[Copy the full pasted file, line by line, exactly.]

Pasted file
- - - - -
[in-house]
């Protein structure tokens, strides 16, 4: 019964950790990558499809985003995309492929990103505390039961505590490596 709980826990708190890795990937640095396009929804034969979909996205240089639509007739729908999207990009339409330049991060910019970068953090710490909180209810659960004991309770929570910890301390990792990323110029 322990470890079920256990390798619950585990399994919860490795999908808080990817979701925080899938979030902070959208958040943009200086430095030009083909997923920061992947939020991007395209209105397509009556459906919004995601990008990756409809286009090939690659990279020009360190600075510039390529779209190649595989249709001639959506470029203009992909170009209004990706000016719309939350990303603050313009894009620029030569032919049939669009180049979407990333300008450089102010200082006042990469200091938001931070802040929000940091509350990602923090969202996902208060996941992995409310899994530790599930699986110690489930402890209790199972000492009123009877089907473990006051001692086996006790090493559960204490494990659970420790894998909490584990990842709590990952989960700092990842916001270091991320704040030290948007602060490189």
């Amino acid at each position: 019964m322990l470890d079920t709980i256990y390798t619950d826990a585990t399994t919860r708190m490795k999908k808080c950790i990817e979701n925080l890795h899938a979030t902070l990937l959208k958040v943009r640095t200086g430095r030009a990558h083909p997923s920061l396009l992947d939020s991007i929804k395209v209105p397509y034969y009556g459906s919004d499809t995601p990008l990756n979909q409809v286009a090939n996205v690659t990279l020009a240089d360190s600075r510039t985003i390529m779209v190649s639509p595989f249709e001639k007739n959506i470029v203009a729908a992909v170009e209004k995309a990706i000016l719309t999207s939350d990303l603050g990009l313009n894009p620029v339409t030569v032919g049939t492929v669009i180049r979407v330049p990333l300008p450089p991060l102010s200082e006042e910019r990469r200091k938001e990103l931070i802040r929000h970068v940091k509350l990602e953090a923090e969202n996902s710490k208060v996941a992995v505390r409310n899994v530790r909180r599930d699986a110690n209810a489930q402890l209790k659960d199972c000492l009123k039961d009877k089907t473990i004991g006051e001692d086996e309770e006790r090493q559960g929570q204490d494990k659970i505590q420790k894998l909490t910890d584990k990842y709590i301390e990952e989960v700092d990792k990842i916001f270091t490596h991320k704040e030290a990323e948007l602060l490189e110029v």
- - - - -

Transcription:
[in-house]
């Protein structure tokens, strides 16, 4: 019964950790990558499809985003995309492929990103505390039961505590490596 709980826990708190890795990937640095396009929804034969979909996205240089639509007739729908999207990009339409330049991060910019970068953090710490909180209810659960004991309770929570910890301390990792990323110029 322990470890079920256990390798619950585990399994919860490795999908808080990817979701925080899938979030902070959208958040943009200086430095030009083909997923920061992947939020991007395209209105397509009556459906919004995601990008990756409809286009090939690659990279020009360190600075510039390529779209190649595989249709001639959506470029203009992909170009209004990706000016719309939350990303603050313009894009620029030569032919049939669009180049979407990333300008450089102010200082006042990469200091938001931070802040929000940091509350990602923090969202996902208060996941992995409310899994530790599930699986110690489930402890209790199972000492009123009877089907473990006051001692086996006790090493559960204490494990659970420790894998909490584990990842709590990952989960700092990842916001270091991320704040030290948007602060490189």
């Amino acid at each position: 019964m322990l470890d079920t709980i256990y390798t619950d826990a585990t399994t919860r708190m490795k999908k808080c950790i990817e979701n925080l890795h899938a979030t902070l990937l959208k958040v943009r640095t200086g430095r030009a990558h083909p997923s920061l396009l992947d939020s991007i929804k395209v209105p397509y034969y009556g459906s919004d499809t995601p990008l990756n979909q409809v286009a090939n996205v690659t990279l020009a240089d360190s600075r510039t985003i390529m779209v190649s639509p595989f249709e001639k007739n959506i470029v203009a729908a992909v170009e209004k995309a990706i000016l719309t999207s939350d990303l603050g990009l313009n894009p620029v339409t030569v032919g049939t492929v669009i180049r979407v330049p990333l300008p450089p991060l102010s200082e006042e910019r990469r200091k938001e990103l931070i802040r929000h970068v940091k509350l990602e953090a923090e969202n996902s710490k208060v996941a992995v505390r409310n899994v530790r909180r599930d699986a110690n209810a489930q402890l209790k659960d199972c000492l009123k039961d009877k089907t473990i004991g006051e001692d086996e309770e006790r090493q559960g929570q204490d494990k659970i505590q420790k894998l909490t910890d584990k990842y709590i301390e990952e989960v700092d990792k990842i916001f270091t490596h991320k704040e030290a990323e948007l602060l490189e110029v």